We possess, as Miller (1978) put it, “a nervous system  endowed with an unfailing sense of biological  priorities, is characteristic of the economy with which  the body defends itself.  Instead of depending on a  large number of separate mechanisms, each one of which  is exclusively reserved for its own particular type of  emergency, the body improvises responses to the threat  of injury by assembling new combinations of pre-existing  functions.(p. 118).  Much of this is automatic, but as we mature (as we have evolved?) more and more comes under the influence of foresight and socially-acquired constraints organized at the cortical level. 


CONSCIOUSNESS in the sense of being aware of what passes in the brain, of the multiple parallel paths that often interact could result in action, involves the narrative, story-telling, skills of the left hemisphere, while the right hemisphere’s special competences involve “reality testing.”  Thus we acquire a sense of CONFIDENCE in a belief or in a course of action.


2.  The Centaur, Chiron

  • “When the gentler part of the soul slumbers and the control of Reason is withdrawn . . . the Wild Beast in us . . . becomes rampant.       (Plato, The Republic, IX 571)
  • “We are conscious of an animal in us which awakens in proportion as our higher nature slumbers”  (Henry David Thoreau in Walden)
  • The convergence of developmental dissonances with the ancient agenda of the animal mind and that of humans striving for freedom from the vagaries of the environment in which they evolved.


The abode of the beast“The Brain of Man has not abandoned it’s ancient animal foundations, it has built upon them . . . . But it has also reconstructed them as the shifting earth beneath dictates . . . . We have done the best possible in the landscape in which we have found ourselves with the raw materials we have inherited. ”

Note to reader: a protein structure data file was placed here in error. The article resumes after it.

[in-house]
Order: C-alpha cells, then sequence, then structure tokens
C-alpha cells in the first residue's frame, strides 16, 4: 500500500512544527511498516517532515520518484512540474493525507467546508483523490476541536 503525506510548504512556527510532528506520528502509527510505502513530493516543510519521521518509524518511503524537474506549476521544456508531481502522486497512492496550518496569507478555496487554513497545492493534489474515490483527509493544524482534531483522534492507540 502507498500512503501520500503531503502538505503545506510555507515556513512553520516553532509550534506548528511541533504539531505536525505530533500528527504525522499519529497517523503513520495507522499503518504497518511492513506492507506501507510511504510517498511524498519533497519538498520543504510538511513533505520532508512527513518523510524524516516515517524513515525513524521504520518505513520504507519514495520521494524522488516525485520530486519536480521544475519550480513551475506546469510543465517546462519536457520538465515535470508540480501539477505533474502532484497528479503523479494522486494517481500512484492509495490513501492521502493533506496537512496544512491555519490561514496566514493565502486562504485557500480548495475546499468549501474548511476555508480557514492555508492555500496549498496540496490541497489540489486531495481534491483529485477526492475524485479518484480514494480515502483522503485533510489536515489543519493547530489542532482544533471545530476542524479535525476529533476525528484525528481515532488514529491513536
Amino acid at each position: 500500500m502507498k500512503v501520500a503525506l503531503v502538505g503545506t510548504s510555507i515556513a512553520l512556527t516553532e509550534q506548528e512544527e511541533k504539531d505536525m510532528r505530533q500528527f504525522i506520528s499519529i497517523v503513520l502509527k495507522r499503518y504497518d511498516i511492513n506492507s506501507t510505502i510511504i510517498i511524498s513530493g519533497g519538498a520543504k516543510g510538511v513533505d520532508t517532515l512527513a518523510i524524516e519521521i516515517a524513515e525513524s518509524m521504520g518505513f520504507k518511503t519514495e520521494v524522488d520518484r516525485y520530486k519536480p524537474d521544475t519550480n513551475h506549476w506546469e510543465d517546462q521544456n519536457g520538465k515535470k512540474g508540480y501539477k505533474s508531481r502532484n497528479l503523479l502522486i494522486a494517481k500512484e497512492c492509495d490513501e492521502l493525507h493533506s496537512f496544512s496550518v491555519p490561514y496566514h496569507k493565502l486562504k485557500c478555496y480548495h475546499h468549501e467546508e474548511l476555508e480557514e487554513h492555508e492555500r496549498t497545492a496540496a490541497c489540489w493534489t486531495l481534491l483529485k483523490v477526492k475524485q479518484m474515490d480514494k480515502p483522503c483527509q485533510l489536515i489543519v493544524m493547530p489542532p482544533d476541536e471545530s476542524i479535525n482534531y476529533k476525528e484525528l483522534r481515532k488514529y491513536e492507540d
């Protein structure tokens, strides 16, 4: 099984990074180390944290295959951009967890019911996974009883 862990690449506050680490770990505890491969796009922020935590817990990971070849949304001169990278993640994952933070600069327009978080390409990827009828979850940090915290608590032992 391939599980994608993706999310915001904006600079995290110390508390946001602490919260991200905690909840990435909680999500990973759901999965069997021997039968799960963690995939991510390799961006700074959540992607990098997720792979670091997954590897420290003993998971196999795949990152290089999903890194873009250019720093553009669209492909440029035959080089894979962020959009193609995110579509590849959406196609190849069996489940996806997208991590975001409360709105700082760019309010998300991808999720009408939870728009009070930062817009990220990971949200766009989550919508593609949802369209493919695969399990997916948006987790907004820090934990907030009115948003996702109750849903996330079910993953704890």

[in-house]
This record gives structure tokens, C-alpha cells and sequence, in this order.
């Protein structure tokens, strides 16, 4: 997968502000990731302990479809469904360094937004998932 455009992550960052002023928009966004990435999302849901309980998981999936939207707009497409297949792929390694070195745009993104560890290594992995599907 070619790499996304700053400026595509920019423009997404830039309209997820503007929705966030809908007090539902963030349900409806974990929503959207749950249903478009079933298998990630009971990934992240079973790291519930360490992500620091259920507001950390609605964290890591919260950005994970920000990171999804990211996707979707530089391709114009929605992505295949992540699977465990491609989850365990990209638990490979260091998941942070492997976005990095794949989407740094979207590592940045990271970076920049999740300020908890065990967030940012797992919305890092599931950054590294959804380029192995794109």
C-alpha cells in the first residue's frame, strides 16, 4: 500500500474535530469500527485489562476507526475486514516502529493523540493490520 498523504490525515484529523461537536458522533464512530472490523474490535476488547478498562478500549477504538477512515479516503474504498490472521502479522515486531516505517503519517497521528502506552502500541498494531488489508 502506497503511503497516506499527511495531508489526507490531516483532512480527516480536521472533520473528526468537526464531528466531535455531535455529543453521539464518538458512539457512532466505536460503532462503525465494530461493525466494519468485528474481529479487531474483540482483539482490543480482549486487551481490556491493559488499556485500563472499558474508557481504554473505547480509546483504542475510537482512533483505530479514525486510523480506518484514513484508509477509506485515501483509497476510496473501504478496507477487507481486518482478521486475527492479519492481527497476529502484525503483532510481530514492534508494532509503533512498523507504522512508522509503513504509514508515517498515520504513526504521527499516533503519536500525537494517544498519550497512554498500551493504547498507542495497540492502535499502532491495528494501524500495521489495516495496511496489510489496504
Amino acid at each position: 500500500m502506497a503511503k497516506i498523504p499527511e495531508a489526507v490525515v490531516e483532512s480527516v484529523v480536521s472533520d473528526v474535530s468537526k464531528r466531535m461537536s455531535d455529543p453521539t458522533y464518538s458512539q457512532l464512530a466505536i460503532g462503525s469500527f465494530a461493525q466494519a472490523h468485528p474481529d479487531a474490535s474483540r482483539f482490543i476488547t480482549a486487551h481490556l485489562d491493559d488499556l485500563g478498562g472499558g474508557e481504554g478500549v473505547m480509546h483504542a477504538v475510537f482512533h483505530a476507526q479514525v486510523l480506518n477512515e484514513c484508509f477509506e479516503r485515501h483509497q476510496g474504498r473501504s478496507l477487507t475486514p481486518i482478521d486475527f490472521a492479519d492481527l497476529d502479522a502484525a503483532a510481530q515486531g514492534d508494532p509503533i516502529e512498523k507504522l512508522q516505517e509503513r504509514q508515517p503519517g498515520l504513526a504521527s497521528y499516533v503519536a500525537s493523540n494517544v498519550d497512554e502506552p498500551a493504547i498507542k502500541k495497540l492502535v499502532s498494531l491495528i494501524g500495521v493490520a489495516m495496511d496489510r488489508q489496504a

Our forebrain is built on a foundation of knotted neural tissue which, when a histologist slices through them, look striped because of the bundles of fibers that connect this mass (the “corpus striatum”) to others.  The corpus striatum has two main parts: one that seems to have a tail (thus termed, “caudate”) and one that recalls a fluted sea shell (thus called, “putamen”).  Many of their most important connections gather into and flow through a pale, globe-shaped structure (the “globus pallidus”).  The caudate, putamen, globus pallidus and associated structures (olfactory tubercle and nucleus accumbens, substantia innominata, and basal nucleus of Meynert) termed by Paul D. MacLean, the striatal or R- (for reptilian) complex.

  • Dissonance-induced stress is a constitutional element in the growth and development of central nervous systems

(1) Stress is born of “the perpetual maelstrom of disintegration and renewal” we call change

(2) The energizing effect of the stress responses is in proportion to the urgency of needs that have not been accommodated.

(3) The neuroendocrinology of stress is known to affect cognitive, affective, and motivational systems in ways that can help the organism cope –to restore  harmony, homeostasis